Developed By: iNFOTYKE
GUWAHATI: The younger generation of today is facing an uphill task to become pro-active in preserving nature and its resources including floral and faunal species at this critical juncture that our planet is passing through.
This message was tried to be drummed into the ears of a 200-strong group of boys and girls, all students of Panbari High School at Panbari near Amchang Wildlife Sanctuary in Kamrup Metropolitan District of Assam, by a team from Aaranyak on the occasion of World Rhino Day on Saturday.
Aaranyak in association with Panbari High School and Guwahati Wildlife Division of Assam Forest Department celebrated the World Rhino Day at Panbari High School premises with an objective to sensitise the young minds not only about the importance of conservation of the precious one-horned rhino, the pride of Assam, but also about how every human being on the earth today has to give priority for conservation of the environment and ecosystem for their own survival on the earth along with other species of the animal kingdom.
In presence of the Headmaster of Panbari High School, Ranjit Basumatary and Range Officer of Amchang Wildlife Sanctuary, Nareswar Das, the Aaranyak team comprising Purnima Devi Barman, Manas Kumar Bhattacharrya and Jayanta Kumar Pathak engaged in an engrossing interaction with the students who reciprocated with the probing questions making it a lively session.
Aaranyak’s one of the most decorated conservation leaders, Purnima Devi Barman in her simple and ebullient way encouraged the young minds to dream big and chase it tirelessly to achieve it so that they taste success in life not only in their chosen careers but also in contributing in their way for conservation and enrichment of nature. She was very particular in describing how dangerous the plastic is for the environment and how important to opt for recycling and reuse of it to save the earth.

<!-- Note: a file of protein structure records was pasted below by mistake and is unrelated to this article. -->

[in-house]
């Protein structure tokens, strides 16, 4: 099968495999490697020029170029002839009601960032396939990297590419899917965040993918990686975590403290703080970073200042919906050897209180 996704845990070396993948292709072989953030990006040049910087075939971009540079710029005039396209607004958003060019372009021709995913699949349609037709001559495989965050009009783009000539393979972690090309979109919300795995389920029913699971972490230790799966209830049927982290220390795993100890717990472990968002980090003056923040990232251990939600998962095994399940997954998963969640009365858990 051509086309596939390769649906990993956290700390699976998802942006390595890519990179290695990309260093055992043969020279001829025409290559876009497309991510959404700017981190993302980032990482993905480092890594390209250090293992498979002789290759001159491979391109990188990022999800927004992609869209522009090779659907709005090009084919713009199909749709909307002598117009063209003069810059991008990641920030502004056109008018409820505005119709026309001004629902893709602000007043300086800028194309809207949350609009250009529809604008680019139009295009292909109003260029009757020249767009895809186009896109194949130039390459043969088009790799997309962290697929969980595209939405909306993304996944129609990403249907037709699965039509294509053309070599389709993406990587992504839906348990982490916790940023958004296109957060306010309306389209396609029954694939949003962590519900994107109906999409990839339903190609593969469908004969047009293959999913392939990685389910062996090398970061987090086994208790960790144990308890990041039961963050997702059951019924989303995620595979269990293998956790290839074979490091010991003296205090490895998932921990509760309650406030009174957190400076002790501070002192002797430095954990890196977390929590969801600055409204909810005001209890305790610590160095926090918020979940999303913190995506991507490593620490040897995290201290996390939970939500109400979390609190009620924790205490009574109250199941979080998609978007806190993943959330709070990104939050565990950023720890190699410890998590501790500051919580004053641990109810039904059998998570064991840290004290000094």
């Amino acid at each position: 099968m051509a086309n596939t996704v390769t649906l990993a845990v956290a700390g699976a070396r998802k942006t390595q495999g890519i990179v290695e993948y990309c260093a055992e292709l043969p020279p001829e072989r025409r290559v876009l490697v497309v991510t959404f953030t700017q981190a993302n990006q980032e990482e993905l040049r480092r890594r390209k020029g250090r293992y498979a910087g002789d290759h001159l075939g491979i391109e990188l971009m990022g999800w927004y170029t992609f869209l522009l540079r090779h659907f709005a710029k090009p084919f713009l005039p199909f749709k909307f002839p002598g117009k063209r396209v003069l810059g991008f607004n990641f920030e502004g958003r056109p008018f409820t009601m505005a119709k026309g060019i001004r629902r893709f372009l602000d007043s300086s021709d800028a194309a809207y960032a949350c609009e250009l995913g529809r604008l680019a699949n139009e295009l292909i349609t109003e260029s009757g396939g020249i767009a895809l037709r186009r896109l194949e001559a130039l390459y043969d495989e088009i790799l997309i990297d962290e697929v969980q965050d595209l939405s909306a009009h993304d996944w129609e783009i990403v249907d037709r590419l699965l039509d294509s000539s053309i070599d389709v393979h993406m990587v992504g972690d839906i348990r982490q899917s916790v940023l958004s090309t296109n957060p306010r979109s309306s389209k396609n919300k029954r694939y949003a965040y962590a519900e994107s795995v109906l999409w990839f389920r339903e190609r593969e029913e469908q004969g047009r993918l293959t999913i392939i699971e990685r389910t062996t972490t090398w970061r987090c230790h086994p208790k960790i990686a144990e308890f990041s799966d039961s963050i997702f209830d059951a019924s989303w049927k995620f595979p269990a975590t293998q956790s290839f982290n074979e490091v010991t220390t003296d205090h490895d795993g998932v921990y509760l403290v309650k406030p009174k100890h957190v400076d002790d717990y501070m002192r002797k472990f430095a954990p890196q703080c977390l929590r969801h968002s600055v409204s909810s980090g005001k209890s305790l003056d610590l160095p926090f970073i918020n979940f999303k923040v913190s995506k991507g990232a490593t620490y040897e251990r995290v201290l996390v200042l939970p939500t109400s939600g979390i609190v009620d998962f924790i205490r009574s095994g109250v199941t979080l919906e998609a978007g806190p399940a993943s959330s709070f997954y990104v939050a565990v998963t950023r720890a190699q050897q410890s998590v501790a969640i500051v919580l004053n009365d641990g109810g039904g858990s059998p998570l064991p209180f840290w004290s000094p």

Manas Kumar Bhattacharrya from Rhino Research and Conservation Vision of Aaranyak, enlightened the students through a presentation about various aspects of rhino conservation and different species of the animal so that they are induced to develop a mental bonding with the animal that thrive in the state’s rich wilderness.
Environment Educator, Jayanta Kumar Pathak who anchored the programme, engaged the students in an animated interaction during which the young minds raised so many questions to clear doubts and quench their thirst for information on various aspects rhino and nature conservation.